- Cybersecurity, as well as the broader set of IT initiatives, must stop being viewed through only a technology lens. Whether you run a construction company, a technology company, or a military command post, cybersecurity and IT must be aligned with the organization’s mission and value proposition. I know you’ll probably read about this issue in other chapters of this book, but it is so important and so existential to accomplishing our respective missions that it bears repeating.
- IT and cybersecurity are too important to be left to the technologists (and I say this with full acknowledgement of my status as a “recovering technologist”). Embracing cybersecurity challenges goes far beyond making sure employees don’t write their passwords on sticky notes left on their computer. Just like DevOps quickly evolved into DevSecOps as organizations realized cybersecurity’s critical impact on the business, we must commit ourselves to a greater level of collaboration among and between the business leaders and the techies.
Make Mobility a Core Business Tenet
One of my final thoughts on the new now is the primacy of mobility as a core business tenet, and the mandate to include mobility as a foundational element of future cybersecurity strategies. It wasn’t that long ago that mobility was a way for organizations to make themselves look more attractive to Gen Z and millennial employees. “And you can work from home,” went the HR sales pitch, with the often-unspoken caveat “If your manager OKs it.” That was mobility in the new normal.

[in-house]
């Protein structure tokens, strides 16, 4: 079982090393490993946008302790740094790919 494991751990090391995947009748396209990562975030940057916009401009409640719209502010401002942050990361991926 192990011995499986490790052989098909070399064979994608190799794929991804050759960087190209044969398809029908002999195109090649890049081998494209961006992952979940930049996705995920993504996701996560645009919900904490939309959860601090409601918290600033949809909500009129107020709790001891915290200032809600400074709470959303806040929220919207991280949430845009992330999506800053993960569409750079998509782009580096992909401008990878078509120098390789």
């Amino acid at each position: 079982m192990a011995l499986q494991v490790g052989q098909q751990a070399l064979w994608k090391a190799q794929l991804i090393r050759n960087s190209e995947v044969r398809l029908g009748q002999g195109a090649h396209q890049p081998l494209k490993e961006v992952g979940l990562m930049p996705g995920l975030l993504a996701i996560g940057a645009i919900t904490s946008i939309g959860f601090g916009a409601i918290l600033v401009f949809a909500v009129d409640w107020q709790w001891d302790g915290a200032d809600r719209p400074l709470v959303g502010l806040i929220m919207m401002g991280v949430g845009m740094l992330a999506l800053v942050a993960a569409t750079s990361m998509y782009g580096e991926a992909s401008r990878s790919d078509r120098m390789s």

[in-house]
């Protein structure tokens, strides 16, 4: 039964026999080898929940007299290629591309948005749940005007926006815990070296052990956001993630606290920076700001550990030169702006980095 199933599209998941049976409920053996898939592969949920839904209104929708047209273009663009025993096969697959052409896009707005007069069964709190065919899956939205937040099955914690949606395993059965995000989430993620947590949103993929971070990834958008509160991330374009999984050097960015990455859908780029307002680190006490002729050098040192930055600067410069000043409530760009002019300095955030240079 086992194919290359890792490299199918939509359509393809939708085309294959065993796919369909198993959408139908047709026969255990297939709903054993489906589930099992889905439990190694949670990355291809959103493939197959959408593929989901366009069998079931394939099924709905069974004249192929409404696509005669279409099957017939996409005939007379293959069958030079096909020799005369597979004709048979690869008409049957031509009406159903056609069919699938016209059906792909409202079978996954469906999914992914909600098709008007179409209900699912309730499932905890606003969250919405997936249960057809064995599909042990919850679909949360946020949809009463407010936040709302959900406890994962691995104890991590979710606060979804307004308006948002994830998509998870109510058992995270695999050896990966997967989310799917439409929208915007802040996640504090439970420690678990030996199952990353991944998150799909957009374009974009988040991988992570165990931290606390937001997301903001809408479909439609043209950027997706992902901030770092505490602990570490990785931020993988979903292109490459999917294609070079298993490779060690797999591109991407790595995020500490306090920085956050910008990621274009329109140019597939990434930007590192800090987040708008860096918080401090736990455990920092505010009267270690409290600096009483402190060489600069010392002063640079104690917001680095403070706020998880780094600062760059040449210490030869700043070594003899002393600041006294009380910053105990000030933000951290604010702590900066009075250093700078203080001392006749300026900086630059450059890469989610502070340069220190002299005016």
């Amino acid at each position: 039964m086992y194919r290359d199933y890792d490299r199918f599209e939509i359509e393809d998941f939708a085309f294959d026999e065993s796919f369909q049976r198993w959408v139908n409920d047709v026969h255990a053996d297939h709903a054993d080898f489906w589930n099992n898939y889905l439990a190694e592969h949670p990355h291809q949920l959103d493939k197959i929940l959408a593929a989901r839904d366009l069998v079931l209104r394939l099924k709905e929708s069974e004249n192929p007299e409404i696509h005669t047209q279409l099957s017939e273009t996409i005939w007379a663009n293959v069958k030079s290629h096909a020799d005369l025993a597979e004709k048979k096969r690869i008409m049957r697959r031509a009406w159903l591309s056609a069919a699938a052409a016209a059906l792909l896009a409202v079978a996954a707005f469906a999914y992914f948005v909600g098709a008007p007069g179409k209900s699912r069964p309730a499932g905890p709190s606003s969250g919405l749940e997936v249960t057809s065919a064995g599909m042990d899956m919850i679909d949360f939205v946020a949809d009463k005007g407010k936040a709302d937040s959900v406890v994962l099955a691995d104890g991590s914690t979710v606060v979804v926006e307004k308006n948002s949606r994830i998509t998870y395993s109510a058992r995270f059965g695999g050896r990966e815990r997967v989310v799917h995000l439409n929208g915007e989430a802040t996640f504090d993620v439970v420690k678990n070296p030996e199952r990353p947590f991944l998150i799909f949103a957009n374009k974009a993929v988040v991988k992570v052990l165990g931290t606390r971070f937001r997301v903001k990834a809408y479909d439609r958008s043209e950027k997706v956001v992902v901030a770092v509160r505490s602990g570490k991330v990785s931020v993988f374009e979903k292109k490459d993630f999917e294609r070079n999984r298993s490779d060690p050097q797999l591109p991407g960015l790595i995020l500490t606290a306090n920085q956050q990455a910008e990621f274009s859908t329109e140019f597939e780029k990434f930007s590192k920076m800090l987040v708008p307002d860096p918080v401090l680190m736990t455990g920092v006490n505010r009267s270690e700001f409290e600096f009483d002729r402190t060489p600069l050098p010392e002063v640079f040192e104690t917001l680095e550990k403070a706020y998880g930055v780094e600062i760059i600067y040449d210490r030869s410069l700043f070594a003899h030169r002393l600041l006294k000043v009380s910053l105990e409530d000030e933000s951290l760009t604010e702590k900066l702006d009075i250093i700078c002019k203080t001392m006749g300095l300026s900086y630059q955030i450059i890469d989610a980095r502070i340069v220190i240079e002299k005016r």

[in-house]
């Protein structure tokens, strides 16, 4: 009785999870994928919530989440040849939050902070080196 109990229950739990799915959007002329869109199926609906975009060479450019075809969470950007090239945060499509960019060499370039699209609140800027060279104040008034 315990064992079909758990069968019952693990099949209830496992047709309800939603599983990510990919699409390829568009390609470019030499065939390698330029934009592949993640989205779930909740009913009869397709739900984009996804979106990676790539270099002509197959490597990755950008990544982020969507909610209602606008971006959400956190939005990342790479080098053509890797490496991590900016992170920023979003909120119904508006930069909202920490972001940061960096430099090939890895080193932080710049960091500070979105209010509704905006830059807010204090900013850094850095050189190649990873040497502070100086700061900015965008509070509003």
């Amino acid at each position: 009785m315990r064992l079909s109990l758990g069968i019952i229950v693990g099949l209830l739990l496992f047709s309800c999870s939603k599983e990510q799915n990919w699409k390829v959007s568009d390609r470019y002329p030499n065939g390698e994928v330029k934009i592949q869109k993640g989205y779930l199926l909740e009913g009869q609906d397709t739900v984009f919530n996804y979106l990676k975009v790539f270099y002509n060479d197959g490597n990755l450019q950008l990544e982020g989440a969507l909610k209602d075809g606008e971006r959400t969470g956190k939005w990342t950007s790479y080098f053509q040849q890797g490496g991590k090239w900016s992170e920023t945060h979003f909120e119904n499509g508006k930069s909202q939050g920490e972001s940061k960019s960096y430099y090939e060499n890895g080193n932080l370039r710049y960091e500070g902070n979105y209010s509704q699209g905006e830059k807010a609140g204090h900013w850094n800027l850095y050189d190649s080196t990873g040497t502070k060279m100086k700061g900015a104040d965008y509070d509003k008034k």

In the new now, as I previously mentioned, the office is now wherever the user happens to be. Mobility is an absolute must-have, not a perk. Mobility must be as much a part of business processes as your intellectual property, marketing messages and corporate culture. You can’t operate if you don’t have mobility at the core of your workflows, and you can’t be mobile without the right security mindset at the edge of the enterprise, where the user literally lives.
Again thinking back to the onset of the pandemic, it was astonishing how quickly the cyberattack surface expanded. In the Pentagon, we went from about 1% telework to 90%- plus telework almost over night. We went from traditional boundary cyber defenses to defending our personal space where our kids previously shared our networks, our devices, and our cloud services.
While leaders in business, education, the military, and all walks of life tried to keep up with this exponential rate of change, those who would do us harm have been watching our actions (or inactions) very closely. We must begin our cybersecurity strategies in the new now with that assumption— that all operating spaces will be contested; nothing is safe, and nothing is off-limits to our adversaries.
Let’s set aside any notion that we will return to anything that approaches our traditional definition of normal—not in work, not in many of our usual personal activities, and certainly not in cybersecurity.
Instead, embrace the new now. When you understand that tomorrow may likely be very different from today, and next week and next month and next year will be even more different, you’ll understand and appreciate the strategic shift in our institutional thinking that is required to secure our networks, our data, our identities, and our lives.
To help me reset my ideas and expectations, I still rely on my morning run. It may be one of the few remaining “normal” things in my life, especially as I transition from my life in the military to my life as a private citizen. But I’m OK with setting aside normal. Bring on the new now.
Bruce Crawford is a former U.S. Army CIO and currently Senior Vice President, Strategic Development / Growth and Sales, Critical Mission Solutions at Jacobs Engineering. This article is excerpted from the book “Navigating the Digital Age, The Definitive Cybersecurity Guide for Directors and Officers, Third Edition.”